The infecting bacterial species included three opportunistic pathogen species (i.e., Lactococcus lactis, Providencia burhodogranaeria and Pseudomonas entomophila) and a common plant bacterium, Enterobacter cloacae (Figure 3a). Bacteria were ranked from least to most virulent, measured as cost in survival to the host, from E. cloacae, Pr. burhodogranaeria, L. lactis and Ps. entomophila (Figure 3b). “Cradle to grave” infection studies are scarce and their lack drives the misconception that most infection only have two possible outcomes: survival with persistent infection or death by pathogen over-proliferation. Therefore, we decided to track infection status until death. This allowed us to confirm that all species can be found in individuals up to 75 days post infection, and that the likelihood of being cleared (i.e., clearance index) depends on not only the injection dose but also the different components of their virulence. For instance, we observed that the least and the most virulent species, E. cloacae and Ps. entomophila respectively, lead the clearance levels (Figure 4). Regarding intermediate virulence species, by decomposing virulence, we observed L. lactis was able to better exploit its host than Pr. burhodogranaeria but no differences in PPP (Figure 5). The latter suggests that the higher virulence found in L. lactis is likely due to its capacity to multiply and exploit the host, and not necessarily any difference in harm, when compared to its fellow Pr. burhodogranaeria. On the other hand, the differences in virulence observed between the two intermediate virulence species and E. cloacae, the lowest one, arise from a combination of both components, exploitation and harm to the host (PPP). Altogether, our data suggests assessing different host-pathogen properties might help understand infection outcome, as well as to identify target points for future research and treatment of infections.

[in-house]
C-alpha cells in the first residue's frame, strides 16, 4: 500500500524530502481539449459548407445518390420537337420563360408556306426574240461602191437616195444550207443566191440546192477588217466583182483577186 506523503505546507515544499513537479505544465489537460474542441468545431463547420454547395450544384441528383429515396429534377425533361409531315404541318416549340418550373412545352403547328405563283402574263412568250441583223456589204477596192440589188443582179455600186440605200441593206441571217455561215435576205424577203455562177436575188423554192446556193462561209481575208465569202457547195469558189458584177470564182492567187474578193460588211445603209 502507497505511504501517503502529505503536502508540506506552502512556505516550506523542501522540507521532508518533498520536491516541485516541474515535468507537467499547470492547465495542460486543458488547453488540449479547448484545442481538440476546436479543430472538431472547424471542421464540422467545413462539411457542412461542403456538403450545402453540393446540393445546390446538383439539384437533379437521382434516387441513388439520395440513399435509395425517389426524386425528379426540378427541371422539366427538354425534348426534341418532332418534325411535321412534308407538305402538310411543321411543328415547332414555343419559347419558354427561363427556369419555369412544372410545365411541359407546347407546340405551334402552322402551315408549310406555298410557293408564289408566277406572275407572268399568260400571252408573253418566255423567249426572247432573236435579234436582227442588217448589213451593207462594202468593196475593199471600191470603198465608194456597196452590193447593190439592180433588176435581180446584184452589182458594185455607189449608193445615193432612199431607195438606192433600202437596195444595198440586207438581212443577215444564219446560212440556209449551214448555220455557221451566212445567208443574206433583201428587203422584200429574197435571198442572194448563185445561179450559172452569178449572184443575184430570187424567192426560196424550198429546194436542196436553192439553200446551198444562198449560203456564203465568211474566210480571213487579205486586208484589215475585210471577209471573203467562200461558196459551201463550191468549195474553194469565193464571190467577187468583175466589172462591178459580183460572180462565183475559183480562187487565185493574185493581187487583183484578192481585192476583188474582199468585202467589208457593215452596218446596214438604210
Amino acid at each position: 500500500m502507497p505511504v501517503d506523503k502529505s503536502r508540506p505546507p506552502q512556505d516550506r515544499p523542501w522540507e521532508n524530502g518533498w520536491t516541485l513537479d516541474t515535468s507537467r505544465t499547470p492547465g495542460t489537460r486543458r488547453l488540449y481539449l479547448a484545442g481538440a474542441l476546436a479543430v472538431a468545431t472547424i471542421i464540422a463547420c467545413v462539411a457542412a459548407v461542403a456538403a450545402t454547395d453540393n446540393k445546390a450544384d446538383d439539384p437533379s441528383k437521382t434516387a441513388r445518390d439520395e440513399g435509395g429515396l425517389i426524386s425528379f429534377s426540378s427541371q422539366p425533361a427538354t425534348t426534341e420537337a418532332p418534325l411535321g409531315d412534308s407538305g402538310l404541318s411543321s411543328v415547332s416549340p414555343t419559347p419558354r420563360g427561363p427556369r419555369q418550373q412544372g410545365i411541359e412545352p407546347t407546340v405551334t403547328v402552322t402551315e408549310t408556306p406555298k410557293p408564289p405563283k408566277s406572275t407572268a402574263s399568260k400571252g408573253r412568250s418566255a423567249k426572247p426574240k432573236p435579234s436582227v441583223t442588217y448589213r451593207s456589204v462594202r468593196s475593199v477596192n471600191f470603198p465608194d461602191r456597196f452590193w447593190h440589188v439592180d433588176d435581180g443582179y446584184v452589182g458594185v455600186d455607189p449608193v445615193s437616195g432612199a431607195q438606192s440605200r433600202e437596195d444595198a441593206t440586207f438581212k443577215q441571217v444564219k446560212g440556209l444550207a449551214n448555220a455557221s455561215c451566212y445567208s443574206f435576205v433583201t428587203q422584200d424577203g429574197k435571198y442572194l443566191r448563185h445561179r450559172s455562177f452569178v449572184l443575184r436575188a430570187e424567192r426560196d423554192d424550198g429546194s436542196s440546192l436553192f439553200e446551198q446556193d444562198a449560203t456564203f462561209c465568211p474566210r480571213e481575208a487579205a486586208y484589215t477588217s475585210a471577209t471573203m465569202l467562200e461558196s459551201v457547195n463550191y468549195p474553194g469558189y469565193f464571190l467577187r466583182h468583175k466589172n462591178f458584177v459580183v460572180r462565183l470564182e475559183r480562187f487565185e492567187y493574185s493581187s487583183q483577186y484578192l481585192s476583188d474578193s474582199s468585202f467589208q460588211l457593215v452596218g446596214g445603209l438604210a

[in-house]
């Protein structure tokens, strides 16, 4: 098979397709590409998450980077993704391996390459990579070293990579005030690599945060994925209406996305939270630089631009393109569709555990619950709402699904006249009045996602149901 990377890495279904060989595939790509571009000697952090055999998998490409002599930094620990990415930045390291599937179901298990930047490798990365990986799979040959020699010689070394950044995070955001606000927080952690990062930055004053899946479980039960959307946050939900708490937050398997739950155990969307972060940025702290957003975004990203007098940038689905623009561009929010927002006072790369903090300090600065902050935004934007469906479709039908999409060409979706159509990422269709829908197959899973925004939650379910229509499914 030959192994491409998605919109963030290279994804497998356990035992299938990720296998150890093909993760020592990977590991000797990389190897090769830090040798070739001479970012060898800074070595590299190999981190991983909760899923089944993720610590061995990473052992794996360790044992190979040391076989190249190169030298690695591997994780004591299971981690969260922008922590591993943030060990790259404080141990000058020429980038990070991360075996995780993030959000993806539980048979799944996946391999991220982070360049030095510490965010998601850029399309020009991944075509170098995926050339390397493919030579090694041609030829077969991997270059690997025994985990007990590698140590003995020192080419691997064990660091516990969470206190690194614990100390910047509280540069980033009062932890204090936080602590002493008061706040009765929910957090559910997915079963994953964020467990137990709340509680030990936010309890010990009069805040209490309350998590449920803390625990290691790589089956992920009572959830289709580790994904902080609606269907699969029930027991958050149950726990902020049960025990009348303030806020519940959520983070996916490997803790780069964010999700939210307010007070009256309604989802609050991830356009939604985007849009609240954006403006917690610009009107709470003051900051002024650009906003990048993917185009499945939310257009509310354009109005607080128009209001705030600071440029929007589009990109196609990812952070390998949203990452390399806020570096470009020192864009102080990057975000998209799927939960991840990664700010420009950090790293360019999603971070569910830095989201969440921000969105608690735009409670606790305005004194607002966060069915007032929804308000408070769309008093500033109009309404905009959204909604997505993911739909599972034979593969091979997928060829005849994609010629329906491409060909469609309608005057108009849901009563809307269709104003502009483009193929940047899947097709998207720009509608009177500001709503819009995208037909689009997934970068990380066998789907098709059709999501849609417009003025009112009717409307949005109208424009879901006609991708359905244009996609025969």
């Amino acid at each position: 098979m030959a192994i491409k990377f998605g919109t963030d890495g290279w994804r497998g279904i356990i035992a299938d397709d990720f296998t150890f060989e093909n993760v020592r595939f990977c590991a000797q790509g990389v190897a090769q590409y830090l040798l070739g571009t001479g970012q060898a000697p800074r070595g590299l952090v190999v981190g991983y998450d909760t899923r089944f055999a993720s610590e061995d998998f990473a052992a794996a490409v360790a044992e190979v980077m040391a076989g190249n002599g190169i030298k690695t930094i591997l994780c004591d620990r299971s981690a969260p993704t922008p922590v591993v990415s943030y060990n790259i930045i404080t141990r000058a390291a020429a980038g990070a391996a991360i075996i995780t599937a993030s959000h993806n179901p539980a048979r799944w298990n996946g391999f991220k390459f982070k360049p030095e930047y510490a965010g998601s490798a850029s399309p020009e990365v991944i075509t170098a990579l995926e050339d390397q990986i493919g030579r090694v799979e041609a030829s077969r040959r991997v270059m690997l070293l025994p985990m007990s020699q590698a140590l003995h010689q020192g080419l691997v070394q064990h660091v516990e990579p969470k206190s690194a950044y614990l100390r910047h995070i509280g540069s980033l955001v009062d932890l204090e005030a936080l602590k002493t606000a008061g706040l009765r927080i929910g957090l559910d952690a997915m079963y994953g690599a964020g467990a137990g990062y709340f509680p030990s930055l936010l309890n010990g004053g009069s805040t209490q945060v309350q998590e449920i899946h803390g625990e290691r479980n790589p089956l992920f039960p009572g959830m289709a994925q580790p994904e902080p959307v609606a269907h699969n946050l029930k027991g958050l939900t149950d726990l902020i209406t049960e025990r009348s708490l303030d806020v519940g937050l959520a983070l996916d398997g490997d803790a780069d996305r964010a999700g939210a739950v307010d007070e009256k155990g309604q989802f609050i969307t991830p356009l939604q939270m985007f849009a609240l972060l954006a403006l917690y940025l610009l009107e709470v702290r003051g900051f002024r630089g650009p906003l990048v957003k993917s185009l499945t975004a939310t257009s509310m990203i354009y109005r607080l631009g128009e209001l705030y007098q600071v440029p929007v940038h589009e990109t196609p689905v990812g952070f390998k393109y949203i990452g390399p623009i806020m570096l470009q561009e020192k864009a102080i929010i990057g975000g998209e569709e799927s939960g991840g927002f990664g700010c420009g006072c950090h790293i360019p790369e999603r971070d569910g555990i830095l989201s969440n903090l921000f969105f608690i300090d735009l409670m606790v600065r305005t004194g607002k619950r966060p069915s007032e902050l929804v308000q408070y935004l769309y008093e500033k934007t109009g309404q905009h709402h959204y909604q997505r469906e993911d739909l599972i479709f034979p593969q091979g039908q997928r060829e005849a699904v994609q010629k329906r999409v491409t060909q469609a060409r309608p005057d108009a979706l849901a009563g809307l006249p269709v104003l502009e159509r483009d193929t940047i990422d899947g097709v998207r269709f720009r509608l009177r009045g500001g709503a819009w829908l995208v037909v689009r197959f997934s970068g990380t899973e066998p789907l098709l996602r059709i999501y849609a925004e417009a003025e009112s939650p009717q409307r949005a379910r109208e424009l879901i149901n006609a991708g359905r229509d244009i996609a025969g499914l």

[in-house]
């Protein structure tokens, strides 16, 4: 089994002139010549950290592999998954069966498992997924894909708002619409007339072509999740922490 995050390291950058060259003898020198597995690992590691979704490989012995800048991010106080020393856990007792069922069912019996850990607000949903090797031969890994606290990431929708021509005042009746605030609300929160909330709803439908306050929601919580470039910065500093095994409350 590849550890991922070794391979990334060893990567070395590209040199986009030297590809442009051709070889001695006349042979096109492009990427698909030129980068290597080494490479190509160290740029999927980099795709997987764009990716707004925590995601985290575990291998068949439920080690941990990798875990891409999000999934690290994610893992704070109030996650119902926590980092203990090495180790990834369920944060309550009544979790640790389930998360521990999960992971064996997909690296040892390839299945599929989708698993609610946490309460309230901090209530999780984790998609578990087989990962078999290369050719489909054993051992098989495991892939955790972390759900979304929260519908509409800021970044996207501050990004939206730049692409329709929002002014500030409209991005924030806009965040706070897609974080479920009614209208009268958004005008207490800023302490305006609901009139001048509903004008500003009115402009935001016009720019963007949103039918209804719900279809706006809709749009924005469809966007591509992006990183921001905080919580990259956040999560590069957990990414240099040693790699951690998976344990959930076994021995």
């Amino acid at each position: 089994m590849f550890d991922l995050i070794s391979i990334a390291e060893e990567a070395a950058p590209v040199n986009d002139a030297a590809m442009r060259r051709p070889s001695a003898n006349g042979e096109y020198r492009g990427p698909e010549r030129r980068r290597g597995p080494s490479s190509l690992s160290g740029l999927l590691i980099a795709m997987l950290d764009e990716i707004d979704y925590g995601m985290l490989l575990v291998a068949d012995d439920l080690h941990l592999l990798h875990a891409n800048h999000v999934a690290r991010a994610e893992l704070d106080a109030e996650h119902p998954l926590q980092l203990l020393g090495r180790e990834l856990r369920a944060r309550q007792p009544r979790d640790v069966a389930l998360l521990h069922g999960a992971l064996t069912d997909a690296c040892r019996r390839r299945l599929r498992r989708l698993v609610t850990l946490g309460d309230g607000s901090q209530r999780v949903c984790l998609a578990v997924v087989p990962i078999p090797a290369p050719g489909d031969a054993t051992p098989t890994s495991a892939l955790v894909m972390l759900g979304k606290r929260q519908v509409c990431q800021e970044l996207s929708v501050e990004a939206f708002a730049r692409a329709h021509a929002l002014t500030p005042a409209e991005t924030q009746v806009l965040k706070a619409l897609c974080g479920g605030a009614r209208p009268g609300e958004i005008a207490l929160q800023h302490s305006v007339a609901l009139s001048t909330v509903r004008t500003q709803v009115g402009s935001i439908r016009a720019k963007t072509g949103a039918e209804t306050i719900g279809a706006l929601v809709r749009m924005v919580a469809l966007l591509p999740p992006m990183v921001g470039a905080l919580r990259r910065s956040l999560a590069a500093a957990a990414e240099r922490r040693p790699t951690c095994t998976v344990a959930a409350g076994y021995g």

Our study shows that persistent infection and clearance are both possible outcomes of bacterial infections. More importantly, we show that decomposing virulence into exploitation and PPP provides deeper knowledge into the pathogens’ infecting strategies and can be used when not only between different genotypes but also between different infection types, in our case differing in organism origin and species. This novel application of this framework allowed us to understand which components impact clearance or survival to infection, for instance lower exploitation and PPP in E. cloacae helps to explain its low virulence compared to its counterparts (Figure 5). These tools have already started to be used with other infections and have been useful to understand their dynamics and population structure . We believe the addition of clearance into a now extended framework, will surely contribute to different fields of evo-eco and biomedicine, as well as treatment development. Our data enforces that PPP and exploitation might act independently and as such, they should be considered in future infection studies. By characterizing and differentiating the source of harm to the host, we might be able to customise better care for infections in the short and long run.
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Fly and bacteria illustrations by Beatriz Acuña Hidalgo